Thursday, July 13, 2006

University of Michigan -- Assorted Photos

As noted in the sub-heading at the top of this page, I went to graduate school at the University of Michigan in Ann Arbor, earning a Ph.D. in social psychology in 1989. So deeply do my feelings run for the maize and blue that I operate another blog devoted entirely to reminiscences on my UM years (and updates of what people from my era are doing now).

In the 17 years I've been away from Ann Arbor, I've generally managed to come back for visits every couple of years, give or take, and on my last few trips back, I've taken pictures of the campus and town. In recent months, I've posted some of these pictures on my Michigan retrospective site. Thus, the easiest thing for me to do is just provide links to my UM pictures on the other site.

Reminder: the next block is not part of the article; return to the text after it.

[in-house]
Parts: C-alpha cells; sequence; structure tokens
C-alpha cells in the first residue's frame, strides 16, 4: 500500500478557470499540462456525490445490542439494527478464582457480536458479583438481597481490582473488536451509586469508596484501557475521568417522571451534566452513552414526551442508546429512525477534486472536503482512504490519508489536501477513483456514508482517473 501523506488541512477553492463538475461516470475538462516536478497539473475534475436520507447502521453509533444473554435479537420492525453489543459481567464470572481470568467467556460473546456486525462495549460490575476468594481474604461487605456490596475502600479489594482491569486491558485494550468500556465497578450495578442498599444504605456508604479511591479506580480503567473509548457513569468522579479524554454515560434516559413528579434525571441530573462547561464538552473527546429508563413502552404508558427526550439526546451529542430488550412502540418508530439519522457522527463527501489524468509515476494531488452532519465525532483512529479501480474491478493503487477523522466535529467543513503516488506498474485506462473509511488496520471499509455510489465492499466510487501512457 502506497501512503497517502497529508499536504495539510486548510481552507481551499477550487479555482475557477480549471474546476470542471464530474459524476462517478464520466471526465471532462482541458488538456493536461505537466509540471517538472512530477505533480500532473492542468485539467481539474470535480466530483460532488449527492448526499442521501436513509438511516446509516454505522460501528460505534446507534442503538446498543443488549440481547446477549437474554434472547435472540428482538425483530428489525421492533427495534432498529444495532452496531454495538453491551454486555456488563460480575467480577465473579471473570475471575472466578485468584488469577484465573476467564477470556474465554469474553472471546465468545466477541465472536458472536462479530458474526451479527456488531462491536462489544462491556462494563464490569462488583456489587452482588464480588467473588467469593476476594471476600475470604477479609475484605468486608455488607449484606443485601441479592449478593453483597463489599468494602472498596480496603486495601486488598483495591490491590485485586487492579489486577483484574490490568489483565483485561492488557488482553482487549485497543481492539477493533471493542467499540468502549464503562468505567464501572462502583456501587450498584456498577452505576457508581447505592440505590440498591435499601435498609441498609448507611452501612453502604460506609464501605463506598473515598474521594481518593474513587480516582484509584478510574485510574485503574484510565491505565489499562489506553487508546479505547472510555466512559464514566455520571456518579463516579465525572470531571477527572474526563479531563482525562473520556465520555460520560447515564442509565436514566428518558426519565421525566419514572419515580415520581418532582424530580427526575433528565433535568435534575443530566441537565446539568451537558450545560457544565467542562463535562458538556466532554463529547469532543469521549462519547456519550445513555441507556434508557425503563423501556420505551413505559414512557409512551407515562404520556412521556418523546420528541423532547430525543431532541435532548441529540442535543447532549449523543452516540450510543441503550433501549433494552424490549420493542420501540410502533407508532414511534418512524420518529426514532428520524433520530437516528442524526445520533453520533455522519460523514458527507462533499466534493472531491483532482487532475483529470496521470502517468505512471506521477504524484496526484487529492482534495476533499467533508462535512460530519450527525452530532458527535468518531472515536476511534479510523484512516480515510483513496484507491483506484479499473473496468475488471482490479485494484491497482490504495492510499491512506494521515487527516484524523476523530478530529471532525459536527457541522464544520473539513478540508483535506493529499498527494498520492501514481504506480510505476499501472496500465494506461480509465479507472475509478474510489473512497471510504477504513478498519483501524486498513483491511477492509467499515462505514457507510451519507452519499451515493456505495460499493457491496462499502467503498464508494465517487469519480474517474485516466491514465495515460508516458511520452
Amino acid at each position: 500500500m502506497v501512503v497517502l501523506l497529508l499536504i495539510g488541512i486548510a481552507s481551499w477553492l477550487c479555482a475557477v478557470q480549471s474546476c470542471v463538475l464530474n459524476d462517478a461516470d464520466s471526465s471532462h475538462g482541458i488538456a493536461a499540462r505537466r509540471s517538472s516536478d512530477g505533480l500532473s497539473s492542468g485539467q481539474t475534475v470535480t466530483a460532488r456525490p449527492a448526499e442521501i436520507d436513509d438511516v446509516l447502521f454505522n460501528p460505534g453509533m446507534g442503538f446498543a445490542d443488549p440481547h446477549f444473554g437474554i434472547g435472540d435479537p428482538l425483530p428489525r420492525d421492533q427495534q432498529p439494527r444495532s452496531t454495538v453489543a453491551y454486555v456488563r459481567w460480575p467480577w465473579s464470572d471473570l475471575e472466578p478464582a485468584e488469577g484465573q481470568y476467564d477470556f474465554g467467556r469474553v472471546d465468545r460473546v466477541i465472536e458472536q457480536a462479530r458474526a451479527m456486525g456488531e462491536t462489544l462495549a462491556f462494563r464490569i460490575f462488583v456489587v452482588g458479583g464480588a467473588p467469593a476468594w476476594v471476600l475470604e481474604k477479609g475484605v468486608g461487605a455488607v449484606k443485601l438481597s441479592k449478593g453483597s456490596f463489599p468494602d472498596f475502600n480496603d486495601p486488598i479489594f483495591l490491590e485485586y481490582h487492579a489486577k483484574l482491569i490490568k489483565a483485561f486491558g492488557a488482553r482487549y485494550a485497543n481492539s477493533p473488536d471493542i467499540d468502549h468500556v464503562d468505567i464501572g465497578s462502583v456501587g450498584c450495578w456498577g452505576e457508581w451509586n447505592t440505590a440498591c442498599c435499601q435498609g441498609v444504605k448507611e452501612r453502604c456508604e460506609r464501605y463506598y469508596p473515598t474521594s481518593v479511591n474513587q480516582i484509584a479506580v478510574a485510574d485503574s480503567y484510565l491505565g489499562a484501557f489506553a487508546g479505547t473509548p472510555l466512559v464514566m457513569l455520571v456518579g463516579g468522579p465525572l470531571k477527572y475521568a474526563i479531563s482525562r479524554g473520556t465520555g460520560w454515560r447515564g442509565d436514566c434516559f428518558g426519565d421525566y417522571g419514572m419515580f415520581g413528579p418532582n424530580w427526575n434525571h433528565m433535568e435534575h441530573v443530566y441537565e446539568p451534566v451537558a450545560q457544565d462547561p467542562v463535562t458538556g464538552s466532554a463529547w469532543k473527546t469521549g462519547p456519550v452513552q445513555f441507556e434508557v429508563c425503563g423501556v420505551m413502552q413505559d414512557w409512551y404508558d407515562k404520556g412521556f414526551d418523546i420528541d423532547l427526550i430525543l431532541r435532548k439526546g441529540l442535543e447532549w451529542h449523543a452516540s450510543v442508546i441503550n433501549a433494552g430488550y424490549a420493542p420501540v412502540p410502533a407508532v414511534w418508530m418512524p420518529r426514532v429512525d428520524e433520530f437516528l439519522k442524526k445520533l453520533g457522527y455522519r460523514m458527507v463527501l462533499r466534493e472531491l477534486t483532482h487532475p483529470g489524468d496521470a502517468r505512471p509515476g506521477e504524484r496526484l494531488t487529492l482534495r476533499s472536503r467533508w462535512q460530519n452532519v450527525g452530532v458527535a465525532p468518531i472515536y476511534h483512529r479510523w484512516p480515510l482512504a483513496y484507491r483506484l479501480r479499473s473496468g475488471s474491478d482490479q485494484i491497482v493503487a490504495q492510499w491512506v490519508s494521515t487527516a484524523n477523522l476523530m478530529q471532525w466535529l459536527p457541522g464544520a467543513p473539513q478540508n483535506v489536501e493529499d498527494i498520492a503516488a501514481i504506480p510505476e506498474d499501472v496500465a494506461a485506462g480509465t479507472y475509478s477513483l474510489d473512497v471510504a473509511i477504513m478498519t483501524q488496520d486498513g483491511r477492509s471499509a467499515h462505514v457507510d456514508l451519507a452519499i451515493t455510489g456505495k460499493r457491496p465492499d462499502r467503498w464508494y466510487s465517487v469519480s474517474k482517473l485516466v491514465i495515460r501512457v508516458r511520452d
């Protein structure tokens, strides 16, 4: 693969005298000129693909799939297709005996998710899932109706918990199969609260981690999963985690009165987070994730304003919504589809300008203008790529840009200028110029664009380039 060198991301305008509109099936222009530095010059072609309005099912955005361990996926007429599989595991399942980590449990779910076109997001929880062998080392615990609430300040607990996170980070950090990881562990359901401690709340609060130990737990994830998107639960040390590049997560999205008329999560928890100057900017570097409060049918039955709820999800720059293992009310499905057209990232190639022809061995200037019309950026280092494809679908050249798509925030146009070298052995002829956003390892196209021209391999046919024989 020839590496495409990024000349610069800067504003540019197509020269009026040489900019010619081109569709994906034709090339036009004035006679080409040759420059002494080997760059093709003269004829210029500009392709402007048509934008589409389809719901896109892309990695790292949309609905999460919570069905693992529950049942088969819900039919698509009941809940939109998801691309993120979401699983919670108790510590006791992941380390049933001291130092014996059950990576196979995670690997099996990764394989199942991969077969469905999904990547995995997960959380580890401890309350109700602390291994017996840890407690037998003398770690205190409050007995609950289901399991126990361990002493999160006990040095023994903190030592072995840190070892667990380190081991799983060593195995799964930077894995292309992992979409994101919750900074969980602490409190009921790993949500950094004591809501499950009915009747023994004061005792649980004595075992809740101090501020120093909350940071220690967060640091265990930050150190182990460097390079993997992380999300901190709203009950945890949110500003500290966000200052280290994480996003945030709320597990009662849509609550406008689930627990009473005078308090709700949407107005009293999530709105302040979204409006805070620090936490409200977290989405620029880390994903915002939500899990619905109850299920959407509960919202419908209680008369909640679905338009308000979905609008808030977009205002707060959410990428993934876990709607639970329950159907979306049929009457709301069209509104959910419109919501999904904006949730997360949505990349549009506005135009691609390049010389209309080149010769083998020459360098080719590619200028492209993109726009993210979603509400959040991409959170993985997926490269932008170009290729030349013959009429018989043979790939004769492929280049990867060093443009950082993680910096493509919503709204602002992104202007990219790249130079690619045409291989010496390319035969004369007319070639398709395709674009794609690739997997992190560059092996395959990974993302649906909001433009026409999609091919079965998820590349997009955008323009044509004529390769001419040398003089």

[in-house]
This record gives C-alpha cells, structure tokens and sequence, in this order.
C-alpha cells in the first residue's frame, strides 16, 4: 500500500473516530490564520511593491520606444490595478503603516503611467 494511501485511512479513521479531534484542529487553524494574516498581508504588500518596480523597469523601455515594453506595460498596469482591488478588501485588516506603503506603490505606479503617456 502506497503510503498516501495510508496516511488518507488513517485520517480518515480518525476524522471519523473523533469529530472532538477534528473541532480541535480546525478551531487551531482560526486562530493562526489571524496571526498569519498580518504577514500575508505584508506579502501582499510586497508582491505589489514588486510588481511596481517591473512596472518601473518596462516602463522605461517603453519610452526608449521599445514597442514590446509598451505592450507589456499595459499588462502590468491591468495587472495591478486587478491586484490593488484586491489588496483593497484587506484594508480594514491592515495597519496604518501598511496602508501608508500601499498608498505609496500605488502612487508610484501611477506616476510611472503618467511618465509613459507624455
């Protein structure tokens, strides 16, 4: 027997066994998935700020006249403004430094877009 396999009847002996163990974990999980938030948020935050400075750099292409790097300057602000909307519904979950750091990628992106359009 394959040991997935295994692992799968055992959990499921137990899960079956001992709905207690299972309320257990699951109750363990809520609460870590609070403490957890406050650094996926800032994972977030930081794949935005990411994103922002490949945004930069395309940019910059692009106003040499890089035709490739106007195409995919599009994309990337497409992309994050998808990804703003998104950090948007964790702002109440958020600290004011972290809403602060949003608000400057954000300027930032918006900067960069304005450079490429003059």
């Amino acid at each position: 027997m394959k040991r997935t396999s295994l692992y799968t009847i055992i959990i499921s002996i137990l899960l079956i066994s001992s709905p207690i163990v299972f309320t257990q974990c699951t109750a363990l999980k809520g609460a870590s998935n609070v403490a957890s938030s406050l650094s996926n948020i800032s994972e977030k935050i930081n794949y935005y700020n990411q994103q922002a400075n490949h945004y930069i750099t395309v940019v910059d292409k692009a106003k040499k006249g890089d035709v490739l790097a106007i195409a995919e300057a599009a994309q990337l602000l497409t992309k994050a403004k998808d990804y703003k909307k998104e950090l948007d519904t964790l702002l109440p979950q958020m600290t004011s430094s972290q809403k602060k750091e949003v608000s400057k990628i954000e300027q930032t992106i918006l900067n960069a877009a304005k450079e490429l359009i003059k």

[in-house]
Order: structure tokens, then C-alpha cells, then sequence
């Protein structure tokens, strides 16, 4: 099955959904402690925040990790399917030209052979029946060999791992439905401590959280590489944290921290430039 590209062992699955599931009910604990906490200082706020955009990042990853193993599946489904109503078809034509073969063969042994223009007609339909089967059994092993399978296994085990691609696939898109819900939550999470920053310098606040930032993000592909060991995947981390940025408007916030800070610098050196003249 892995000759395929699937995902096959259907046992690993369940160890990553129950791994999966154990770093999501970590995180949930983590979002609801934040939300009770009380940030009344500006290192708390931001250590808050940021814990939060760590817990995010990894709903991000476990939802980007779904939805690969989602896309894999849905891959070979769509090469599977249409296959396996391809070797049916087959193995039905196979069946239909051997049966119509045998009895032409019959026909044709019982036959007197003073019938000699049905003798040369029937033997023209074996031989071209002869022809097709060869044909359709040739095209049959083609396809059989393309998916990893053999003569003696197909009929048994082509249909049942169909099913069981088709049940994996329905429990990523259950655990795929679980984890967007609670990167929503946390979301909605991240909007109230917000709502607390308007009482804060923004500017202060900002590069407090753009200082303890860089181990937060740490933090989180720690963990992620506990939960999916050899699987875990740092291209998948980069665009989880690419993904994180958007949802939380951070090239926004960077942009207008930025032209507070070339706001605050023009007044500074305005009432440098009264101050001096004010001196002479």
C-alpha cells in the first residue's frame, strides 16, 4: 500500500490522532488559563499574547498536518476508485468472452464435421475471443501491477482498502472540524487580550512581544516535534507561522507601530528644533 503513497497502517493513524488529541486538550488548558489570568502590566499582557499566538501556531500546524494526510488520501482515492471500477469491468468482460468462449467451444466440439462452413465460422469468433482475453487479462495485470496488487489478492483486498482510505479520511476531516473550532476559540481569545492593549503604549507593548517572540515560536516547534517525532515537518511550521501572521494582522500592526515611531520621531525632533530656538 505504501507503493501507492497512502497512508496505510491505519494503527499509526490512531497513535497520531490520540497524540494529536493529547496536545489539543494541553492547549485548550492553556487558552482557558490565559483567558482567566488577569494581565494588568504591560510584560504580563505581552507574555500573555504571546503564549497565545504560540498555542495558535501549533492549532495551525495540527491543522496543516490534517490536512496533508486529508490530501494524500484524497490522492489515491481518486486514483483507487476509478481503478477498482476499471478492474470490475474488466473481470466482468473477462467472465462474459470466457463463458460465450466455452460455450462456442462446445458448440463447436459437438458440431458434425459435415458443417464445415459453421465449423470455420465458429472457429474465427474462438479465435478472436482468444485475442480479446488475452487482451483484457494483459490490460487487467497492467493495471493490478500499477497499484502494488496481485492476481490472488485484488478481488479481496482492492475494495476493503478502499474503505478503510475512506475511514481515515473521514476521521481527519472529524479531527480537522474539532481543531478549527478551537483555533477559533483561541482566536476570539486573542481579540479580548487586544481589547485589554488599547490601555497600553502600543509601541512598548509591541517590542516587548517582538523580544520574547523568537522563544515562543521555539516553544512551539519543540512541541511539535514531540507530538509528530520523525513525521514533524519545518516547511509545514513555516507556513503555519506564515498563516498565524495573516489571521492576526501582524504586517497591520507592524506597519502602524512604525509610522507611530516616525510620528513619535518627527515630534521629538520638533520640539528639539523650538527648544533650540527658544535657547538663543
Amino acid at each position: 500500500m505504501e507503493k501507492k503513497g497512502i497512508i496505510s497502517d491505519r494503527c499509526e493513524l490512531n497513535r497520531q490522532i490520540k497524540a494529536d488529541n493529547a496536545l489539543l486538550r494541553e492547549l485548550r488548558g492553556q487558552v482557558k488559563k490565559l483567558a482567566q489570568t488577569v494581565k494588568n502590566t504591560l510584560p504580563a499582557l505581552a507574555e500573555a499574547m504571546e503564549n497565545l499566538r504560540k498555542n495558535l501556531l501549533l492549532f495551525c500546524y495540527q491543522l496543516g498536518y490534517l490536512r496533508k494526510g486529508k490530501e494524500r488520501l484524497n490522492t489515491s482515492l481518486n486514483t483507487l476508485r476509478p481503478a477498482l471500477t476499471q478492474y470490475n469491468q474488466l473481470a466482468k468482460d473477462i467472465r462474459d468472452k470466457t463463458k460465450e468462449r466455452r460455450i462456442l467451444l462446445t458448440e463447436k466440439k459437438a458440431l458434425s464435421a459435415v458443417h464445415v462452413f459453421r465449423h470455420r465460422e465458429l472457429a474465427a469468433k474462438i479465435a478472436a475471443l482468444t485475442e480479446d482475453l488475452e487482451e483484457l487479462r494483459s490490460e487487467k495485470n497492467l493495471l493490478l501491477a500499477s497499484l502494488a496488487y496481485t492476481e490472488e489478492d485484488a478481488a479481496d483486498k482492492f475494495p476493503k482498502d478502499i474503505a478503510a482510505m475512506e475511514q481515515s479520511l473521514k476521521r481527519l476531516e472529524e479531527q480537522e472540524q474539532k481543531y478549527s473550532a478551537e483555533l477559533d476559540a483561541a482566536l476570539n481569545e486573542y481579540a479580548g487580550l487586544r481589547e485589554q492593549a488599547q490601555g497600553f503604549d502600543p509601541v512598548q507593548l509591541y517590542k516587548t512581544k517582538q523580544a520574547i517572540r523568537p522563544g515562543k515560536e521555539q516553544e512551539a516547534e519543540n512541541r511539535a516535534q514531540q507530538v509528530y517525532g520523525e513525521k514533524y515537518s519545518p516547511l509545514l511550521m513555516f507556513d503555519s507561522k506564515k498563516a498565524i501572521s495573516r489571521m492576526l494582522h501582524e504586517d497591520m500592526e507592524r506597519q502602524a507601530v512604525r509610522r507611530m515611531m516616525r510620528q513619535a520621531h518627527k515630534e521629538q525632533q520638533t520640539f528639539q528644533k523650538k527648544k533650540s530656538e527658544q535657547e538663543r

If you click here, you'll see an entry that includes photos of some assorted UM campus landmarks. And if you click here and scroll down a bit, you'll see a picture of the Graduate Library, which faces the "Diag," a central gathering spot on campus through which two major walkways cross, you guessed it, diagonally.

Unlike many college campuses around the nation that have clearly defined perimeters, where there would be no mistaking if you were on or off campus, the University of Michigan campus has few, if any, sharp demarcations. Rather, campus buildings blend in with the town's businesses and residential sections.

As some of you may know, the UM-Ann Arbor campus actually consists of three non-contiguous tracts of land, the Central Campus, North Campus (containing among other things, the Schools of Engineering, Music, and Art, and a large graduate-student housing set-up), and South Campus (containing the athletic facilities).

When I refer to blending of campus buildings with the town, I do not mean the areas between the Central, North, and South Campuses. What I'm saying is that the Central Campus, itself, mixes seamlessly with commercial and private establishments.